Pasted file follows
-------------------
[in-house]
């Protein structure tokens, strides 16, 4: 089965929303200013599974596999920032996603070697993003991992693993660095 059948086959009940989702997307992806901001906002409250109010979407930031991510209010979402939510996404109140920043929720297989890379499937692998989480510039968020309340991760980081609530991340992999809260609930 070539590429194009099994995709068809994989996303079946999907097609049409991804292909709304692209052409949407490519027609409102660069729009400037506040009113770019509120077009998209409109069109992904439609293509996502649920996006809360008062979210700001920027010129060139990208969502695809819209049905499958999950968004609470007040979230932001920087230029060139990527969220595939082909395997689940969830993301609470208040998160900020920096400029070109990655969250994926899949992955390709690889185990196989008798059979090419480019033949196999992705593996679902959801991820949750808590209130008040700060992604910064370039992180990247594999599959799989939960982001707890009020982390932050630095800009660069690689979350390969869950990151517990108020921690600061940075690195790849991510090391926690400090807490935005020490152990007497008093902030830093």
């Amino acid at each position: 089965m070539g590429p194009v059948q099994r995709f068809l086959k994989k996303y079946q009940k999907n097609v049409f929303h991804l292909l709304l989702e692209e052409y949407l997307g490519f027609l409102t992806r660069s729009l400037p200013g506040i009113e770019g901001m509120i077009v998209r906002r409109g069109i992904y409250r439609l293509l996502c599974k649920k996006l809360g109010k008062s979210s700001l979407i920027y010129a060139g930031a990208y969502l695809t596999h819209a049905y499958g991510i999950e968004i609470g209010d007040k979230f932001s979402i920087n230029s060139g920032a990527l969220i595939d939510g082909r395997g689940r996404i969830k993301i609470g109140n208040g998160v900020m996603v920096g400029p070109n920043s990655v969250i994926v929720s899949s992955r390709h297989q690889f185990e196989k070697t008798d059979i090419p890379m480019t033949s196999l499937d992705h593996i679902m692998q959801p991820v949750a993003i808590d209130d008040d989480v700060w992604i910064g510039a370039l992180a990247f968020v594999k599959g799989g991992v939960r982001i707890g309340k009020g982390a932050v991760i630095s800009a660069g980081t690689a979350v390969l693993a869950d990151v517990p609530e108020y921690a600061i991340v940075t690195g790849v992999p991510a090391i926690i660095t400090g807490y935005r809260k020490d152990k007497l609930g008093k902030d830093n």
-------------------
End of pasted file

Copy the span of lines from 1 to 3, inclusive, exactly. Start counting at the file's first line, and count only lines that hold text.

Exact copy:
[in-house]
């Protein structure tokens, strides 16, 4: 089965929303200013599974596999920032996603070697993003991992693993660095 059948086959009940989702997307992806901001906002409250109010979407930031991510209010979402939510996404109140920043929720297989890379499937692998989480510039968020309340991760980081609530991340992999809260609930 070539590429194009099994995709068809994989996303079946999907097609049409991804292909709304692209052409949407490519027609409102660069729009400037506040009113770019509120077009998209409109069109992904439609293509996502649920996006809360008062979210700001920027010129060139990208969502695809819209049905499958999950968004609470007040979230932001920087230029060139990527969220595939082909395997689940969830993301609470208040998160900020920096400029070109990655969250994926899949992955390709690889185990196989008798059979090419480019033949196999992705593996679902959801991820949750808590209130008040700060992604910064370039992180990247594999599959799989939960982001707890009020982390932050630095800009660069690689979350390969869950990151517990108020921690600061940075690195790849991510090391926690400090807490935005020490152990007497008093902030830093």
């Amino acid at each position: 089965m070539g590429p194009v059948q099994r995709f068809l086959k994989k996303y079946q009940k999907n097609v049409f929303h991804l292909l709304l989702e692209e052409y949407l997307g490519f027609l409102t992806r660069s729009l400037p200013g506040i009113e770019g901001m509120i077009v998209r906002r409109g069109i992904y409250r439609l293509l996502c599974k649920k996006l809360g109010k008062s979210s700001l979407i920027y010129a060139g930031a990208y969502l695809t596999h819209a049905y499958g991510i999950e968004i609470g209010d007040k979230f932001s979402i920087n230029s060139g920032a990527l969220i595939d939510g082909r395997g689940r996404i969830k993301i609470g109140n208040g998160v900020m996603v920096g400029p070109n920043s990655v969250i994926v929720s899949s992955r390709h297989q690889f185990e196989k070697t008798d059979i090419p890379m480019t033949s196999l499937d992705h593996i679902m692998q959801p991820v949750a993003i808590d209130d008040d989480v700060w992604i910064g510039a370039l992180a990247f968020v594999k599959g799989g991992v939960r982001i707890g309340k009020g982390a932050v991760i630095s800009a660069g980081t690689a979350v390969l693993a869950d990151v517990p609530e108020y921690a600061i991340v940075t690195g790849v992999p991510a090391i926690i660095t400090g807490y935005r809260k020490d152990k007497l609930g008093k902030d830093n």